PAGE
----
In my previous post, I discussed the fatal flaws at the core of socialism, e.g. the embedded anti-democratic nature of that economic and social system. This post deals with the fatal flaws of American-styled capitalism.
A serviceable definition of capitalism is: An economic system characterized by private or corporate ownership of capital or wealth—products, services, money—by investments made through private decisions, and by prices, production, and distribution of products determined mainly through competition in a fair and open market. In most liberal Western countries, capitalism and democracy are inextricably linked, thereby ruling out autocratic systems such as fascism.
Some people argue that in a “pure” capitalist system, there would be no public schools, no public parks, no governmental programs such as Social Security and Medicare/Medicaid, no public highways, and only privately funded police. Rather, all of these features of our society would be privatized. We should note that a pure capitalist system does not exist in the modern world.
A Level Playing Field
Capitalism, in its purest sense, requires a level playing field in which all participants have equal opportunities to acquire wealth. Importantly, capitalism does not focus on equal outcomes.
This nation fought three wars—The American Revolution, The War of 1812 and the Civil War—to establish the principle that a person’s position in society and in the economy would not be determined by the circumstances of birth. That is, all persons would have opportunities in society and the economy based upon character, talent, diligence, risk-taking and perseverance in a competitive environment. Thus, we come to a major flaw in American capitalism: The playing field is not level because persons born into wealth have much greater economic and social opportunities than persons without wealth.
Our education system has long been touted as a major factor in upward economic and social mobility. Simple inspection shows many of our schools, especially those in economically depressed areas, are nowhere near equivalent. Wealthy families can provide their children with access to better schools, both public and private. These children, therefore, start off with multiple advantages relative to most children from poor and middle-class families. Until we can solve the problem of providing equivalent and first-class school systems for all our children, large segments of our population will have great difficulty in achieving upward mobility.
Emotion and misinformation drive much of the debate over economic inequality. A significant amount of economic inequality indisputably exists in the United States. Even so, most estimates of the inequality do not account for the amount of wealth redistribution already present in our system. Including taxes and social welfare programs in the calculation shows the gap between rich and poor shrinks significantly. Some persons will argue that, while inequality does not disappear after these calculations, inequality may not be as big a problem and may not be growing as rapidly as sometimes depicted.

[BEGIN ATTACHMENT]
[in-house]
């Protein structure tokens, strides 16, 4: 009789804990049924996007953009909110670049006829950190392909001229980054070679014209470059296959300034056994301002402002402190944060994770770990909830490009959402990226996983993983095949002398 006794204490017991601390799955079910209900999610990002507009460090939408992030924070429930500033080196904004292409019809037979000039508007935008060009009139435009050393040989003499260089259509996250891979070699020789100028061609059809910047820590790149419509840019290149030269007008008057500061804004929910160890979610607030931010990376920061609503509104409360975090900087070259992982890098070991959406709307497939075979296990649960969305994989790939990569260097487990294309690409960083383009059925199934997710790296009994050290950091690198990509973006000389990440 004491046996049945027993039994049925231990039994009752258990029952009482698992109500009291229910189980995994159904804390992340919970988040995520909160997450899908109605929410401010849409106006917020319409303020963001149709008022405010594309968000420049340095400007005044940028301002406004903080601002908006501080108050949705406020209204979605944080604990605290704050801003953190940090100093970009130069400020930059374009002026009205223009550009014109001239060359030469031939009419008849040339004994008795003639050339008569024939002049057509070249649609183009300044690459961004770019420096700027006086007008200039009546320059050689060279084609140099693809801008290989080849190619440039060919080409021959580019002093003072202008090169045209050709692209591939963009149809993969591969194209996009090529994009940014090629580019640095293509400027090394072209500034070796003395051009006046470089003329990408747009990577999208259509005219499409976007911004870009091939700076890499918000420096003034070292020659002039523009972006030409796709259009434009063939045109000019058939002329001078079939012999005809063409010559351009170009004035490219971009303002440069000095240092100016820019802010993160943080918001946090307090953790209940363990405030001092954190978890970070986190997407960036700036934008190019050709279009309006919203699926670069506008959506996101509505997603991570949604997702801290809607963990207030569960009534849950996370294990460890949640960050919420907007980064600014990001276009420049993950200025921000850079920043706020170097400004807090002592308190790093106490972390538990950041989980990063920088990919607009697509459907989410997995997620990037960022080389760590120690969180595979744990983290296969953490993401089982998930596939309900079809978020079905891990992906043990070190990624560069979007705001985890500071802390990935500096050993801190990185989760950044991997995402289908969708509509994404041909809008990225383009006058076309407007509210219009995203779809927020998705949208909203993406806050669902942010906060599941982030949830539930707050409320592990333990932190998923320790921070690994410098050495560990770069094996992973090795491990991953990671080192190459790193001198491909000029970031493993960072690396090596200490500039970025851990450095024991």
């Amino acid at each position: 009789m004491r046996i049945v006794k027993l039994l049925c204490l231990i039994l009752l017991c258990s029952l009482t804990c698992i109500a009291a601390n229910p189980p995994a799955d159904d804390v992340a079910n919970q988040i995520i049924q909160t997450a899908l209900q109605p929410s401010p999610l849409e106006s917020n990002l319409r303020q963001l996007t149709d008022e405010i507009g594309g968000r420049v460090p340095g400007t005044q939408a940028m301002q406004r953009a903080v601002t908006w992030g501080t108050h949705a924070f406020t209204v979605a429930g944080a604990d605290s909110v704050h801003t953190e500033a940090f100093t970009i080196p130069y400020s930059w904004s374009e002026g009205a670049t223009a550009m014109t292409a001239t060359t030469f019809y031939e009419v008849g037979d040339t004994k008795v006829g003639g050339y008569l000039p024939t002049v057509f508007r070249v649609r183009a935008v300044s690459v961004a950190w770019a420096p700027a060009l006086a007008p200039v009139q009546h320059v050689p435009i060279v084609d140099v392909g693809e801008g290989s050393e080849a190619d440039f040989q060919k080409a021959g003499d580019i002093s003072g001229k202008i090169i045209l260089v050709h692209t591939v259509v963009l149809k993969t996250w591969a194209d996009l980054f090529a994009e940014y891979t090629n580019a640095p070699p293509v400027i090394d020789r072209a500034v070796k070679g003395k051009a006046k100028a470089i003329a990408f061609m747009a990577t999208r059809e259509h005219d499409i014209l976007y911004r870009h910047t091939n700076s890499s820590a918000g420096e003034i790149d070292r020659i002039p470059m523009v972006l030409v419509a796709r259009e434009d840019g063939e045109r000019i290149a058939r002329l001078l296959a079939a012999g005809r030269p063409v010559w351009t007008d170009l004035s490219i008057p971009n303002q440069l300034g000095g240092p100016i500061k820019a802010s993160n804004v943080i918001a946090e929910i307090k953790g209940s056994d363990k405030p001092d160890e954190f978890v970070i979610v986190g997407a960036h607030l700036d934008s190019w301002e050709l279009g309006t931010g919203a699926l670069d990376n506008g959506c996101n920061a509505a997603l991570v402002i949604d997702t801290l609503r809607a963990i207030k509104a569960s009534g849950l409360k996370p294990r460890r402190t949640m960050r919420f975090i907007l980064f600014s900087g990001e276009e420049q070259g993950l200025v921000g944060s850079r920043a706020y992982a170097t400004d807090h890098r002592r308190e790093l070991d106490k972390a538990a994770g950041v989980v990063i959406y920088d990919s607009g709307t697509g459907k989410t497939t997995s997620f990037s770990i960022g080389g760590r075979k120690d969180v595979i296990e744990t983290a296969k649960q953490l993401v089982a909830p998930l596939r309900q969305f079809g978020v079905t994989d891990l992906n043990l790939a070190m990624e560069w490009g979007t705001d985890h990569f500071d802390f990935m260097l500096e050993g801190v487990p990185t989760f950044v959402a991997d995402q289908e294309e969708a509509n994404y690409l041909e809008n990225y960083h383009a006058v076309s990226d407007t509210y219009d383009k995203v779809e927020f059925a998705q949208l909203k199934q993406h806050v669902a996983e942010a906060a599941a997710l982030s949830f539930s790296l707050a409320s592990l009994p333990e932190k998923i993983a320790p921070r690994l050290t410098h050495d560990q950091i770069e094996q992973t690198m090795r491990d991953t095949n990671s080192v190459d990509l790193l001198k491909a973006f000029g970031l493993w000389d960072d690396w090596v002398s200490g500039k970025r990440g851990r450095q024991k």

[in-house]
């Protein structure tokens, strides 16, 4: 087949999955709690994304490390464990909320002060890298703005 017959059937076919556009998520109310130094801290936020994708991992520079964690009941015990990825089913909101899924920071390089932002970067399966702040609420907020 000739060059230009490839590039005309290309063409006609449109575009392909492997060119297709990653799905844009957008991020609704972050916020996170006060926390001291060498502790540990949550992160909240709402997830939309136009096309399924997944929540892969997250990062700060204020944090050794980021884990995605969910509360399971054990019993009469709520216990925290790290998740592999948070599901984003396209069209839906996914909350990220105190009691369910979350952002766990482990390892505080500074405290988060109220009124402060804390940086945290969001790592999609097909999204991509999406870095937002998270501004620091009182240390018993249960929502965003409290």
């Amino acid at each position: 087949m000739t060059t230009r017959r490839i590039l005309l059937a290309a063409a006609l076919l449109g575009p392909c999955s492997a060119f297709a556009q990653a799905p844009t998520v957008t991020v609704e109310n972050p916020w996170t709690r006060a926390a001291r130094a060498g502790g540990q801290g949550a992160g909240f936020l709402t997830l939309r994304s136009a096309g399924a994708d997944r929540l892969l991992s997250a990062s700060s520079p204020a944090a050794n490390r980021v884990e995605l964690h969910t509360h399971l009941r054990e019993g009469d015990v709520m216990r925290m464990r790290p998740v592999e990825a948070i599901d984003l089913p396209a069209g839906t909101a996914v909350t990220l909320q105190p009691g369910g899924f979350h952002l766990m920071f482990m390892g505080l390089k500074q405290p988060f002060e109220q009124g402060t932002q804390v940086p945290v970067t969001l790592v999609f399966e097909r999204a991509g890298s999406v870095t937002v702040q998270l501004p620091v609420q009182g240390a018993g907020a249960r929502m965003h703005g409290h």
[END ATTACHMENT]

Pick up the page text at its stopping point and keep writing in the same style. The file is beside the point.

I maintain that any degree of economic inequality originating from an unlevel playing field is detrimental to our society as a whole. Humans are different from one another in many respects. With a level playing field, these differences will naturally result in some degree of wealth inequality. This proposition, however, does not reflect the largely discredited concept of Social Darwinism. Wikipedia has an excellent discussion of Social Darwinism, which largely debunks the concept as a significant factor in economics. Critically, the attributes attributed to Social Darwinism are not heritable from generation to generation thereby ruling out an evolutionary principle in the concept.
With a level playing field, poverty may be a bigger problem than wealth inequality. We must be extremely careful in developing and applying “solutions” to reduce wealth inequality and poverty. As an illustration, Congress in 1991 imposed a “luxury” tax on items such as high-priced automobiles, personal aircraft, jewelry, furs and yachts. Because of this tax, wealthy people bought fewer luxury goods; but, perversely, thousands of our citizens who worked in the jewelry, aircraft, and boating industries lost their jobs. For example, the tax destroyed 7,600 jobs in the boating industry.
Means acceptable to most of our citizens must be applied in order to reduce genuine poverty as well as actual and perceived wealth inequality based upon an unlevel playing field. Otherwise, discontent and resentment over these issues will rupture our society. I understand the danger wealth inequality and poverty pose to our country, regretfully I am not at all confident we can find solutions based upon democratic principles. I don’t include converting to a socialist economy as an acceptable solution. Equally unacceptable is reliance solely upon “trickle down” economics.
 Joint Economic Committee Republican Staff, “The Cost of Tax-Related Job Loss versus Projected Revenue Gain from Luxury Taxes in Fiscal 1991,” July 1991; Government Accountability Office, Luxury Excise Tax Issues and Estimated Effects (Washington: GAO, 1992), http://www.gao.gov/assets/220/215770.pdf.